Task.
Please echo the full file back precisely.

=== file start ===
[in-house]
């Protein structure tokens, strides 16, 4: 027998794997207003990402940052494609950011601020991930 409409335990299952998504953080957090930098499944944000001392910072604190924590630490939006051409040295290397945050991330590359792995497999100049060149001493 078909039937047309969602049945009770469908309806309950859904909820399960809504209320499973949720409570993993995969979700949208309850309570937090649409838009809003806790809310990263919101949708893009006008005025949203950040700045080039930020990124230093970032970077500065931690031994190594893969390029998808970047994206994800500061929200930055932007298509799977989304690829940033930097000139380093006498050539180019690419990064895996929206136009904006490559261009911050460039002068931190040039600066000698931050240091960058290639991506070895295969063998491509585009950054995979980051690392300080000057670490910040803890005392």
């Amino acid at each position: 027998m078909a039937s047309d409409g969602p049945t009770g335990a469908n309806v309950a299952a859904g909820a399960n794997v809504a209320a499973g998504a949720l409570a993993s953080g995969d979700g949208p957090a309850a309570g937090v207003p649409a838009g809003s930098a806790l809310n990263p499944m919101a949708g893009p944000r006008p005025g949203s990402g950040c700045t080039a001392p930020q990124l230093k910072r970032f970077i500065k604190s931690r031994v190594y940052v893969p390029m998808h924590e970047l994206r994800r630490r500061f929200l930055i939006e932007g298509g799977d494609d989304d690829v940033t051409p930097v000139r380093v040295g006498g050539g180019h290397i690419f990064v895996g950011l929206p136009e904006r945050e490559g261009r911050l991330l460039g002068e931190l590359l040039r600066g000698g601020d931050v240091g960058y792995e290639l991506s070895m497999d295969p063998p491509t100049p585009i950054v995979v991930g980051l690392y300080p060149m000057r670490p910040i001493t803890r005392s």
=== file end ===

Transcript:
[in-house]
């Protein structure tokens, strides 16, 4: 027998794997207003990402940052494609950011601020991930 409409335990299952998504953080957090930098499944944000001392910072604190924590630490939006051409040295290397945050991330590359792995497999100049060149001493 078909039937047309969602049945009770469908309806309950859904909820399960809504209320499973949720409570993993995969979700949208309850309570937090649409838009809003806790809310990263919101949708893009006008005025949203950040700045080039930020990124230093970032970077500065931690031994190594893969390029998808970047994206994800500061929200930055932007298509799977989304690829940033930097000139380093006498050539180019690419990064895996929206136009904006490559261009911050460039002068931190040039600066000698931050240091960058290639991506070895295969063998491509585009950054995979980051690392300080000057670490910040803890005392």
């Amino acid at each position: 027998m078909a039937s047309d409409g969602p049945t009770g335990a469908n309806v309950a299952a859904g909820a399960n794997v809504a209320a499973g998504a949720l409570a993993s953080g995969d979700g949208p957090a309850a309570g937090v207003p649409a838009g809003s930098a806790l809310n990263p499944m919101a949708g893009p944000r006008p005025g949203s990402g950040c700045t080039a001392p930020q990124l230093k910072r970032f970077i500065k604190s931690r031994v190594y940052v893969p390029m998808h924590e970047l994206r994800r630490r500061f929200l930055i939006e932007g298509g799977d494609d989304d690829v940033t051409p930097v000139r380093v040295g006498g050539g180019h290397i690419f990064v895996g950011l929206p136009e904006r945050e490559g261009r911050l991330l460039g002068e931190l590359l040039r600066g000698g601020d931050v240091g960058y792995e290639l991506s070895m497999d295969p063998p491509t100049p585009i950054v995979v991930g980051l690392y300080p060149m000057r670490p910040i001493t803890r005392s």